US threatens ‘swift and decisive’ response to any Iran attack

Secretary of State Mike Pompeo. (Reuters)
Updated 10 May 2019

US threatens ‘swift and decisive’ response to any Iran attack

  • The US has already announced the deployment of an aircraft carrier strike group and nuclear-capable bombers to the Gulf region
  • Iran on Wednesday said it would suspend some commitments under a 2015 nuclear accord rejected by Trump

WASHINGTON: US Secretary of State Mike Pompeo on Thursday threatened a “swift and decisive” US response to any attack by Iran, in the latest of a series of escalating statements and actions.
“The regime in Tehran should understand that any attacks by them or their proxies of any identity against US interests or citizens will be answered with a swift and decisive US response,” Pompeo said in a statement.
“Our restraint to this point should not be mistaken by Iran for a lack of resolve,” he said.
The United States has already announced the deployment of an aircraft carrier strike group and nuclear-capable bombers to the region, saying it had information of plans for Iranian-backed attacks.
The moves have frightened some European allies as well as President Donald Trump’s Democratic rivals, who fear the administration is pushing for war based on hyped-up intelligence.
Pompeo, however said: “We do not seek war.”
“But Iran’s 40 years of killing American soldiers, attacking American facilities, and taking American hostages is a constant reminder that we must defend ourselves,” said Pompeo, referencing the 1979 Islamic revolution that transformed Iran from close US ally to sworn foe.
Iran on Wednesday said it would suspend some commitments under a 2015 nuclear accord rejected by Trump, frustrated that renewed US sanctions have prevented the country from enjoying the economic fruits of compliance with the deal.


Lebanese protests swell as cabinet to hold key meeting

Updated 21 October 2019

Lebanese protests swell as cabinet to hold key meeting

  • Hundreds of thousands of people from across Lebanon’s sectarian divides rallied on Sunday
  • The protests have grown steadily since public anger first spilled onto the streets Thursday

BEIRUT: Lebanese protesters were expected to return to the streets for a fifth day Monday, with Prime Minister Saad Hariri holding a cabinet meeting to try to calm the unprecedented demonstrations.
Hundreds of thousands of people from across Lebanon’s sectarian divides rallied against corruption and the entire political class Sunday, the largest such demonstrations in the country for years.
Early Monday morning protesters began to block main roads and prevent employees going to work, while calls on social media urged people to boycott work.
Banks, universities and schools closed their doors Monday, with Hariri expected to offer reforms in a bid to stem the anger.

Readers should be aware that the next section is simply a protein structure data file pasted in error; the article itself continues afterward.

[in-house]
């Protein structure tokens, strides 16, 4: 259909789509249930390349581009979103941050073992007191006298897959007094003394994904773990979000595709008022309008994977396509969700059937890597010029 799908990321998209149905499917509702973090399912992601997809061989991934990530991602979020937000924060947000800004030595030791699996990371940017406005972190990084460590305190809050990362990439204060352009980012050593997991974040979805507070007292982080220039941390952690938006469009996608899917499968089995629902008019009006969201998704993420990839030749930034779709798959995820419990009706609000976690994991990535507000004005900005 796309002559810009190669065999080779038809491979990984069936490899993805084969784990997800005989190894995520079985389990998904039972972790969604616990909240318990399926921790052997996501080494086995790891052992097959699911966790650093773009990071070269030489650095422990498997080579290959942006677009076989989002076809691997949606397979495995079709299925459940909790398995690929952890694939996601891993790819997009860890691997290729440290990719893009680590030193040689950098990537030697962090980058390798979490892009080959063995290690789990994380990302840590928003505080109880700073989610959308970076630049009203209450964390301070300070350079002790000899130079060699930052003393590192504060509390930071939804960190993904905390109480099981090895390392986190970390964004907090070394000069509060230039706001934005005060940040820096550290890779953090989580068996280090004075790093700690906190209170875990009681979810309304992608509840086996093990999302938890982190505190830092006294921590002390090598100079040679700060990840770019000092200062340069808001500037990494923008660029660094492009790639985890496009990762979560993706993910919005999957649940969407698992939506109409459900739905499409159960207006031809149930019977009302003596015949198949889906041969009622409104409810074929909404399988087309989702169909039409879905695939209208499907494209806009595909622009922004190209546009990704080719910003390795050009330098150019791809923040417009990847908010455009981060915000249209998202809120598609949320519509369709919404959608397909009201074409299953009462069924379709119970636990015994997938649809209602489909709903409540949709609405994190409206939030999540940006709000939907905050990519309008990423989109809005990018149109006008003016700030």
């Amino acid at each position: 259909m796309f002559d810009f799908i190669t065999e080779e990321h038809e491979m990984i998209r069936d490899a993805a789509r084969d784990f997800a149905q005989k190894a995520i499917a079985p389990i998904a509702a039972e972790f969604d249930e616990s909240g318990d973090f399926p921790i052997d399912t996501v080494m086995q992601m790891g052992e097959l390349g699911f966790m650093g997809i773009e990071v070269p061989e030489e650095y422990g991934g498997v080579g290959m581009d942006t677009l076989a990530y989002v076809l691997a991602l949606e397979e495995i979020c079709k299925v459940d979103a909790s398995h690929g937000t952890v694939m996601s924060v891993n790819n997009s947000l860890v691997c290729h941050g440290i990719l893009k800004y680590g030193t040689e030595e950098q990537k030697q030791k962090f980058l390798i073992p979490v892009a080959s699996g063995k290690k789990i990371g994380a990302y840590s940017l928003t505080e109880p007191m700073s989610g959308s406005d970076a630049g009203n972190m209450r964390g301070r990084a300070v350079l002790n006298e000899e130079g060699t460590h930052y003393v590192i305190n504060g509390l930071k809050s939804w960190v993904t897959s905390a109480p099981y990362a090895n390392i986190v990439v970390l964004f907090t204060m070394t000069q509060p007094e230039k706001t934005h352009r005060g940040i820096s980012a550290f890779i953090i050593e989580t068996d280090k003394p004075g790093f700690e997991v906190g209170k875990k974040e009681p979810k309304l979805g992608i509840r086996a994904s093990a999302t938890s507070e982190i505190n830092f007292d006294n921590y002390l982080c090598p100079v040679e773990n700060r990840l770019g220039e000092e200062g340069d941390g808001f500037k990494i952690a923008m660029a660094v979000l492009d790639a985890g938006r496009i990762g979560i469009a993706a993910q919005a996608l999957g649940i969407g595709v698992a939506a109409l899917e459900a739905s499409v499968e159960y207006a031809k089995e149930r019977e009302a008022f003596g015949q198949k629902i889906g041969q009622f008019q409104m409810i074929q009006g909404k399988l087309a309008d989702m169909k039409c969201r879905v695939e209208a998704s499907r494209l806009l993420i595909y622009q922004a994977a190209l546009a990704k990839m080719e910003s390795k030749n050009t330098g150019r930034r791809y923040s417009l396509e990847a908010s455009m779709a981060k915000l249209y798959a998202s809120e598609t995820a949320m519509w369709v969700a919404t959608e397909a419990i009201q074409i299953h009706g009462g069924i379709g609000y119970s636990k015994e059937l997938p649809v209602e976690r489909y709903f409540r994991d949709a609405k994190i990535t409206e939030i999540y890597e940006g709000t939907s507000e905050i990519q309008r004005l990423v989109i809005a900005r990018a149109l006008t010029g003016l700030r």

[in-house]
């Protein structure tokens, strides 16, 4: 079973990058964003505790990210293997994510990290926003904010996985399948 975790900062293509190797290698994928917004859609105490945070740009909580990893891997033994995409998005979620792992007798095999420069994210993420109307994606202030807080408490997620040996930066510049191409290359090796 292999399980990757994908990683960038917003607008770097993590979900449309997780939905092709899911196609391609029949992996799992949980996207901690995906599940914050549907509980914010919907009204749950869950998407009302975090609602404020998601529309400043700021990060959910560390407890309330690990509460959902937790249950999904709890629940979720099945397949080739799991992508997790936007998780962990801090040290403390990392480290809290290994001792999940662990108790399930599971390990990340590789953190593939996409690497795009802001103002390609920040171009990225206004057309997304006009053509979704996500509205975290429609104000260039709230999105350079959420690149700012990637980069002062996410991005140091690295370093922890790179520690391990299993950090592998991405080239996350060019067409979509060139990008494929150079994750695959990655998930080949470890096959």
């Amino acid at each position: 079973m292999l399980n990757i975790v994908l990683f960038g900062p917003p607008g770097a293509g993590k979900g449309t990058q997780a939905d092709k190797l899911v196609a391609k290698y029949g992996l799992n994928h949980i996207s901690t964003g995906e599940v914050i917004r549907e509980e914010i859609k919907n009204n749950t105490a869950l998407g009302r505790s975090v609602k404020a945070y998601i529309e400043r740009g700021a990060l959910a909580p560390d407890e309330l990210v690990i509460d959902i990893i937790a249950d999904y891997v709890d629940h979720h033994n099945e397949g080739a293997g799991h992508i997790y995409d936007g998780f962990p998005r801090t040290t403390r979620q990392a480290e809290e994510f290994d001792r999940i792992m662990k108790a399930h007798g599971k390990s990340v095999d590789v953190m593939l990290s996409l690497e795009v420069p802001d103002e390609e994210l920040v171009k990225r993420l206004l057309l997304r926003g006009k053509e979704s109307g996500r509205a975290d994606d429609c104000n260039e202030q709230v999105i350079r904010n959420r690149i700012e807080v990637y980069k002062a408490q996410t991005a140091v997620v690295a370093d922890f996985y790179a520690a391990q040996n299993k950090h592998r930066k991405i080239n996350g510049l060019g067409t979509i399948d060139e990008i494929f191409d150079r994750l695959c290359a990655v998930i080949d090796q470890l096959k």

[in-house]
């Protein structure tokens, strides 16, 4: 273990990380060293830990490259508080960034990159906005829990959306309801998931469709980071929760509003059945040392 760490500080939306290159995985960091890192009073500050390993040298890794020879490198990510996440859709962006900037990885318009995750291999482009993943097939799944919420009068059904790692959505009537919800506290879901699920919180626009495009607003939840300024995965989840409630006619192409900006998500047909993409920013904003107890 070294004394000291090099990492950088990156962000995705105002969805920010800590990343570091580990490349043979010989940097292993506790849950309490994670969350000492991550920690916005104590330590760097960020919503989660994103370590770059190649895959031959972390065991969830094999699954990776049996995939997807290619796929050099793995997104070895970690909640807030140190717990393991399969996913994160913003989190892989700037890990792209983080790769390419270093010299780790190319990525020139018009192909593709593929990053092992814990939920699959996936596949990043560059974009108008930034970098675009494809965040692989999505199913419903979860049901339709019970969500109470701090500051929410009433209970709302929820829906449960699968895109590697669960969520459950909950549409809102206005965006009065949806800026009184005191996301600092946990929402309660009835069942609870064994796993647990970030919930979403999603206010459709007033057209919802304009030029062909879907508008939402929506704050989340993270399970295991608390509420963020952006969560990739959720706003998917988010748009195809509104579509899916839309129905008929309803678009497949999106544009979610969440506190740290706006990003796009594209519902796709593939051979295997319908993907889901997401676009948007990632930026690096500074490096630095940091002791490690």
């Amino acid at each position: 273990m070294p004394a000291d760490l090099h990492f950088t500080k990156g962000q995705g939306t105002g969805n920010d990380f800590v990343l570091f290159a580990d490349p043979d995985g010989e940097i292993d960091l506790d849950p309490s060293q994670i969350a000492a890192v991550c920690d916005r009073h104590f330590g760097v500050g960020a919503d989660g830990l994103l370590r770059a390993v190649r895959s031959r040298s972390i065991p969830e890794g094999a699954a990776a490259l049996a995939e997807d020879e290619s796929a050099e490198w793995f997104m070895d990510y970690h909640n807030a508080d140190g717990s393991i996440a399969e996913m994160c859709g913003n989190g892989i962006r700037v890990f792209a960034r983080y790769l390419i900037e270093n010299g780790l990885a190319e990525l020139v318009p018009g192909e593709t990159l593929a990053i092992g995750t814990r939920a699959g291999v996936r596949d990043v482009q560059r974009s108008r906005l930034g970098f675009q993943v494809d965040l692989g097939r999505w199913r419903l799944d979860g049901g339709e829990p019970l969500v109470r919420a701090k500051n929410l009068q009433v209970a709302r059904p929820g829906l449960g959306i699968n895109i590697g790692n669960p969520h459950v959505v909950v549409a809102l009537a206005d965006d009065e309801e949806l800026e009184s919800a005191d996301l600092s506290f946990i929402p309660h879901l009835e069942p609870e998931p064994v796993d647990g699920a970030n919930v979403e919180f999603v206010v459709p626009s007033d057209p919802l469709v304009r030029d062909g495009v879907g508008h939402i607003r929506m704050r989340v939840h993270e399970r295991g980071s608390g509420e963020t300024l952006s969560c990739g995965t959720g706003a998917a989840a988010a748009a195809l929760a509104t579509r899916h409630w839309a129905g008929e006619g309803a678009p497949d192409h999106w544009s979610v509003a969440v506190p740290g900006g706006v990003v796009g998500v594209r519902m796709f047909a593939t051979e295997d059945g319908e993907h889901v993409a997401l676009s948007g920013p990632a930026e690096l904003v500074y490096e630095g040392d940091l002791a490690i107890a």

“It’s a day of destiny for us. All our hard work and efforts in previous days and years were to get us to this moment,” said Roni Al-Asaad, a 32-year-old activist in central Beirut.
“If they could have implemented these reforms before, why haven’t they? And why should we believe them today?”
At the nerve center of the demonstrations near the country’s houses of government in central Beirut, volunteers were once again collecting rubbish from the streets, many wearing face masks and plastic gloves.
The protests have grown steadily since public anger first spilled onto the streets Thursday evening in response to a proposed tax on calls via WhatsApp and other messaging services.
While the government quickly dropped that plan, the leaderless protests morphed into demands for a sweeping overhaul of the political system, with grievances ranging from austerity measures to poor infrastructure.
Hariri had given his coalition partners three days to support reforms he said were crucial to get the economy back on track.
On Sunday evening a cabinet official said that the parties had agreed.
The cabinet will hold a meeting chaired by President Michel Aoun at 10:30 a.m. (0730 GMT) to discuss the reforms.
Demonstrators said Hariri’s proposals would not be enough, with demands for the entire political class to resign.
“All of them are warlords,” said Patrick Chakar, 20. “We waited 30 years or more for them to change and they didn’t.”
More than a quarter of Lebanon’s population lives below the poverty line, the World Bank says, while the political class has remained relatively unchanged since the end of a devastating 15-year civil war in 1990.
Lebanon ranked 138 out of 180 in Transparency International’s 2018 corruption index, and residents suffer chronic electricity and water shortages.
Lebanese media hailed the demonstrations.
Al-Akhbar newspaper, which is close to Shiite Muslim militant party Hezbollah, published a picture of protesters carrying a giant flag on its front page with a commentary on “Test Day: Power or People?”
The French-language newspaper L’Orient-Le Jour said “The hour of truth has arrived,” while the English-language The Daily Star said: “Lebanon’s only paths: reform or abyss.”